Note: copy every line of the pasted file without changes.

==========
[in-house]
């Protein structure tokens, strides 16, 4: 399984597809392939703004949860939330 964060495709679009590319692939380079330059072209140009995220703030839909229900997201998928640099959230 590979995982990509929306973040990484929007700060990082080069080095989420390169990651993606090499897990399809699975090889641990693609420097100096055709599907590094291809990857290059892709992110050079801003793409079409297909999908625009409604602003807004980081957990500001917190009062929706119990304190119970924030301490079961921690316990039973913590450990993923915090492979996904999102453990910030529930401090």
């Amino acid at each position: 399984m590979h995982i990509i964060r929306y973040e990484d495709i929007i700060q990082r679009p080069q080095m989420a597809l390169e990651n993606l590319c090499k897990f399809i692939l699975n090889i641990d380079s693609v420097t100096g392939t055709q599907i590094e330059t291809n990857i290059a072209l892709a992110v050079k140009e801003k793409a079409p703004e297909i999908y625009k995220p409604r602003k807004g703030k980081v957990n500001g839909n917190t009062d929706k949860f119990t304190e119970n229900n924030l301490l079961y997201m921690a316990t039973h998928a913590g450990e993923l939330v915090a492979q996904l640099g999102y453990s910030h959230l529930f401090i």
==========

[in-house]
């Protein structure tokens, strides 16, 4: 399984597809392939703004949860939330 964060495709679009590319692939380079330059072209140009995220703030839909229900997201998928640099959230 590979995982990509929306973040990484929007700060990082080069080095989420390169990651993606090499897990399809699975090889641990693609420097100096055709599907590094291809990857290059892709992110050079801003793409079409297909999908625009409604602003807004980081957990500001917190009062929706119990304190119970924030301490079961921690316990039973913590450990993923915090492979996904999102453990910030529930401090």
């Amino acid at each position: 399984m590979h995982i990509i964060r929306y973040e990484d495709i929007i700060q990082r679009p080069q080095m989420a597809l390169e990651n993606l590319c090499k897990f399809i692939l699975n090889i641990d380079s693609v420097t100096g392939t055709q599907i590094e330059t291809n990857i290059a072209l892709a992110v050079k140009e801003k793409a079409p703004e297909i999908y625009k995220p409604r602003k807004g703030k980081v957990n500001g839909n917190t009062d929706k949860f119990t304190e119970n229900n924030l301490l079961y997201m921690a316990t039973h998928a913590g450990e993923l939330v915090a492979q996904l640099g999102y453990s910030h959230l529930f401090i």